If we look at history—and we will in a second—we see that bringing about fundamental, discontinuous political change requires three things. One is a group of individuals with a common (though not necessarily identical) purpose. The second is a clear vision of what is wanted, either in terms of ideology or at least of defined political objectives. And the third is the resources and organisation capable of bringing it about. Having only two of these is not enough. This may seem mundane, but then quite a lot of the nuts and bolts of history are. And it reminds us that history is not, in fact, entirely the product of blind forces, but rather of a complex interaction between individuals, groups and society.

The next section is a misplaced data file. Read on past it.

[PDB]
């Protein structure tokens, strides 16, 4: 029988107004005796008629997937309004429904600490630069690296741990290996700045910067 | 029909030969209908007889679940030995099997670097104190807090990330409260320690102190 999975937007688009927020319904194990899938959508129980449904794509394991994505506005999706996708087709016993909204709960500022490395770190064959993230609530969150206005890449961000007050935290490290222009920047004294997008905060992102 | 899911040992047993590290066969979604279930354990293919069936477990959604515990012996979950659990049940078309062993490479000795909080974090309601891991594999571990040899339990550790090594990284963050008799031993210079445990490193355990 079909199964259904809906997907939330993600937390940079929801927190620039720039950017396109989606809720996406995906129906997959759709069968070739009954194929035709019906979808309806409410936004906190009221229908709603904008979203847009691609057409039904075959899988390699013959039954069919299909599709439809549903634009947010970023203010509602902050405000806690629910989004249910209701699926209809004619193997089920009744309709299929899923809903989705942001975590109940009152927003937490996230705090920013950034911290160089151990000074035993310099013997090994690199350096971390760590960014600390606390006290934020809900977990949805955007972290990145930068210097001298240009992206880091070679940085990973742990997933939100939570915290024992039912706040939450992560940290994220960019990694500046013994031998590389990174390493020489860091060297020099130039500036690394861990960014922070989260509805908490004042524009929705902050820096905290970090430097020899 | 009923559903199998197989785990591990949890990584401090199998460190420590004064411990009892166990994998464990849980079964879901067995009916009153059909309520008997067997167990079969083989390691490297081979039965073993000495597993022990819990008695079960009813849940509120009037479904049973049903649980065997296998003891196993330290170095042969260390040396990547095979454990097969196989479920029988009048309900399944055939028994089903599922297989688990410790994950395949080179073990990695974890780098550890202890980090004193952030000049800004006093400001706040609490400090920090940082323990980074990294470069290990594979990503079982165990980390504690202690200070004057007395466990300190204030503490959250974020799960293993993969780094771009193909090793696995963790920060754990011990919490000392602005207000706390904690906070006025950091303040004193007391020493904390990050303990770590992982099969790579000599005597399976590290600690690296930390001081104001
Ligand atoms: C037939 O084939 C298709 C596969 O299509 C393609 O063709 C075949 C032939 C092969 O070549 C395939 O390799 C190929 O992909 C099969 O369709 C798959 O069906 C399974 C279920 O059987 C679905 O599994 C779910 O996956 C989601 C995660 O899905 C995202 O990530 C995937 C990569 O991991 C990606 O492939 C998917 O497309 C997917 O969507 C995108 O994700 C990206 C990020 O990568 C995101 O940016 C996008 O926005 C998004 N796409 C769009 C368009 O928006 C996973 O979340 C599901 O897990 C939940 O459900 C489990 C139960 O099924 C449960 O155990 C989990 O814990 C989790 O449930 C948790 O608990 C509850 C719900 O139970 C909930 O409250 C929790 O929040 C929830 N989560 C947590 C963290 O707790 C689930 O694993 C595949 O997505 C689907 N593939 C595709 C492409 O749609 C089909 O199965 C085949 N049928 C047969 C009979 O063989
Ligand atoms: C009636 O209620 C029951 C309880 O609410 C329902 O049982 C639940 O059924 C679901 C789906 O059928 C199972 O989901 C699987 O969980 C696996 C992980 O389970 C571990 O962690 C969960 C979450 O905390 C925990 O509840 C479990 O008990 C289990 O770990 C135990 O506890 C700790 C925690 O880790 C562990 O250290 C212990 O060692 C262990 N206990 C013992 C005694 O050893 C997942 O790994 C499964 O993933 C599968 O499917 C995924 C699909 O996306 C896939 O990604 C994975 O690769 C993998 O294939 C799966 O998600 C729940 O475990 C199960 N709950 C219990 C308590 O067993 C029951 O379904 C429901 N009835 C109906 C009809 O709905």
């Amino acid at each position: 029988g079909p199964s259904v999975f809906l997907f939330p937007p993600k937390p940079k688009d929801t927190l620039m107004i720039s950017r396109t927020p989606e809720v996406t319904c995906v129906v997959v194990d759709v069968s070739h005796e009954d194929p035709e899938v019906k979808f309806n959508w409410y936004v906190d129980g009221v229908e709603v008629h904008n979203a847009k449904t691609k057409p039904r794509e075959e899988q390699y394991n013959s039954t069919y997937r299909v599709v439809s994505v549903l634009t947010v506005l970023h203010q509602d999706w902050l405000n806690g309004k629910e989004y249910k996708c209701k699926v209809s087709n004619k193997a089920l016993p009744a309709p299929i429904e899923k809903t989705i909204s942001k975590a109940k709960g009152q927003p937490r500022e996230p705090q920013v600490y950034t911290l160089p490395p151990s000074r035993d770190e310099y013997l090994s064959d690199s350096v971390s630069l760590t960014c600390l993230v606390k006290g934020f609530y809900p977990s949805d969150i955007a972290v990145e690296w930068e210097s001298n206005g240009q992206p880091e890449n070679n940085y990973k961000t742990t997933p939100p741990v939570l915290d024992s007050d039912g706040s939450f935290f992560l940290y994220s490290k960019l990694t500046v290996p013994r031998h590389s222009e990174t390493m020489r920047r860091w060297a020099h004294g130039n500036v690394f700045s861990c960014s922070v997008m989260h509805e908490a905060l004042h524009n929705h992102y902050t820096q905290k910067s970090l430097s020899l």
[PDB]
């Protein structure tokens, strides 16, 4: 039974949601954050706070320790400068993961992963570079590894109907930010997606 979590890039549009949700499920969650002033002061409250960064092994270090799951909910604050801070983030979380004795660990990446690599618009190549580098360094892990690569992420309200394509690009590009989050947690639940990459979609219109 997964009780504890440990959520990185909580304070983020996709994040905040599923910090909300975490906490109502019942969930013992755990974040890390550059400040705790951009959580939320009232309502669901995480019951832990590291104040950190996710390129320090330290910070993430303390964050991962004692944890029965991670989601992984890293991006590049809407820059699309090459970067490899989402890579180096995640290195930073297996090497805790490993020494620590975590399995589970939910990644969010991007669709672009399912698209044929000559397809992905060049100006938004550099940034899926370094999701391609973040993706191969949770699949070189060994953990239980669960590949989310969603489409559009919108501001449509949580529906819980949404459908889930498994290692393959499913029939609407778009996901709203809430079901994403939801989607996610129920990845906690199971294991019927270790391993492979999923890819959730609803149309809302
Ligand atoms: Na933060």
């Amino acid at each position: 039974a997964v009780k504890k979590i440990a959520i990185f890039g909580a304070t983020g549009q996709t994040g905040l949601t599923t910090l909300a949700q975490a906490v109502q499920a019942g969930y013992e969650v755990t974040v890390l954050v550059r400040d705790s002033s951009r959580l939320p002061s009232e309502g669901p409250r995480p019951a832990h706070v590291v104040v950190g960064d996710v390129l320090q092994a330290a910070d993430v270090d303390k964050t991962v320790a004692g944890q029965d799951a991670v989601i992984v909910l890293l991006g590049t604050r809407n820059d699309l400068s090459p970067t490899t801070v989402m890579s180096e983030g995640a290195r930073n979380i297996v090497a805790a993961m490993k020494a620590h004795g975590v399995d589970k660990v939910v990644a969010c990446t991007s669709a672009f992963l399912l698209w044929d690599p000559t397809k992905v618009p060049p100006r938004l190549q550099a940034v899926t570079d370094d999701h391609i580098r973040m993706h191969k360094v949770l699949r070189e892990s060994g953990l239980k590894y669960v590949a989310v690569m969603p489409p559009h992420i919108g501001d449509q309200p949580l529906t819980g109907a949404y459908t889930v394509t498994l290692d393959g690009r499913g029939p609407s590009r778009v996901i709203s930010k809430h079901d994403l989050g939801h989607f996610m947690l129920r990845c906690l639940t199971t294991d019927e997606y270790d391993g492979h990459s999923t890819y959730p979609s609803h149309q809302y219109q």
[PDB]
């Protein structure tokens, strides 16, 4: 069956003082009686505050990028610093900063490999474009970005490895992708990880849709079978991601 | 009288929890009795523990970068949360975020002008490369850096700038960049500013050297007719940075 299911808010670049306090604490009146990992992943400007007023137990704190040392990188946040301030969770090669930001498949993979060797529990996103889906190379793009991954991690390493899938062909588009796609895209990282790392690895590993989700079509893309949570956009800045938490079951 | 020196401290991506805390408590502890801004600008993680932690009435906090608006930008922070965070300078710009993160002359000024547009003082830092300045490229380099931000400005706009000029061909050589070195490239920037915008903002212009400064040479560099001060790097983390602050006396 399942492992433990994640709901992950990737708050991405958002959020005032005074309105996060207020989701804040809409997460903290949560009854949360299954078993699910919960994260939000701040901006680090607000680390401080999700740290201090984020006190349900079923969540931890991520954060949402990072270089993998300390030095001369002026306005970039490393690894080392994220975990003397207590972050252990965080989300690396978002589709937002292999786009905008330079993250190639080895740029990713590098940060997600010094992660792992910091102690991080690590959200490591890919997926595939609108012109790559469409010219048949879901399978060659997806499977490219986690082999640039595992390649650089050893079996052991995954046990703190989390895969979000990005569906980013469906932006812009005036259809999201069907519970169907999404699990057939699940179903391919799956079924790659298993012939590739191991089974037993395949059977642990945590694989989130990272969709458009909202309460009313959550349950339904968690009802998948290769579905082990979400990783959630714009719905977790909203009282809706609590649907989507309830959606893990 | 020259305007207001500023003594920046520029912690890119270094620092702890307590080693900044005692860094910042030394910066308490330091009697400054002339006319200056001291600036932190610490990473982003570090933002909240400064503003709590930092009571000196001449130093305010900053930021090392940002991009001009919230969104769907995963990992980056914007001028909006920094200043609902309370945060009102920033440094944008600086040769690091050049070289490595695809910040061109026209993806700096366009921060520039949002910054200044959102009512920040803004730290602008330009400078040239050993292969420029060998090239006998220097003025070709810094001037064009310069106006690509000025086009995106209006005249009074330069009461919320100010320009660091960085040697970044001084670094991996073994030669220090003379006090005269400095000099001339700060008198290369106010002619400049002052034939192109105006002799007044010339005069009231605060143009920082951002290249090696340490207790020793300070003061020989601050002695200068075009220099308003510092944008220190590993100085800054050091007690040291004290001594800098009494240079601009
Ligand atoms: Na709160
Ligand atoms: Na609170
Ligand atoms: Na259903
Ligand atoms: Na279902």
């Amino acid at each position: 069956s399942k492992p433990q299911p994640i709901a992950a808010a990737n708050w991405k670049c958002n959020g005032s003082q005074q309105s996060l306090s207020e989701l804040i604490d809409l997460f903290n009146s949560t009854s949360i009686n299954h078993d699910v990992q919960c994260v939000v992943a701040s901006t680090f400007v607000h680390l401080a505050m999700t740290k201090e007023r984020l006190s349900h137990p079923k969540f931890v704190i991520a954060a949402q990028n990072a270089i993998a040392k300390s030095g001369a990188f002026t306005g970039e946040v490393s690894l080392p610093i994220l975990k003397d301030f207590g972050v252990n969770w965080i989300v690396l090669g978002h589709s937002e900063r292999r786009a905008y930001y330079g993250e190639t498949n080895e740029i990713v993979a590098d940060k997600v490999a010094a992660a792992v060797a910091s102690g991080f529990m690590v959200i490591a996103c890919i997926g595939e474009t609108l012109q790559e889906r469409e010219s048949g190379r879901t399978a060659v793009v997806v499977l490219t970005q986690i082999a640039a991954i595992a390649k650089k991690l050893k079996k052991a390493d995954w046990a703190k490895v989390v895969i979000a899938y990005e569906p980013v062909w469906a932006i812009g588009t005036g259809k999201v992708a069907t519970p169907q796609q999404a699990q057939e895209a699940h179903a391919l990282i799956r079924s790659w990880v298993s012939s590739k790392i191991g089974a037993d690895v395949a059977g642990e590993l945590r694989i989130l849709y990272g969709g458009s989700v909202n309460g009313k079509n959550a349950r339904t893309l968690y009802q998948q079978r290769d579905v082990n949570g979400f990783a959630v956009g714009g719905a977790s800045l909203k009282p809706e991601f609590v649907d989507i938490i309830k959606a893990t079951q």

This tends to be disguised by the bloodless way in which political scientists and historians discuss discontinuous change. Governments “lose power” are “undermined” and “driven from power” or “overthrown.” Oppositions are “swept into power.“But in general, politics does not function in the passive voice. As I’ve pointed out in a different context, political decisions are taken and carried out by named individuals, generally working together. Intelligent politicians know how to surf on the tides of history, perhaps, but concepts like “politics” (or even “history”) have no independent agency in these cases. So the questions asked by historians should always be practical ones: for example, asked Machiavelli, in The Prince, Why did the kingdom of Darius, conquered by Alexander, not rebel against the successors of Alexander at his death? And he provides a practical answer, based on an understanding of comparative structures of power.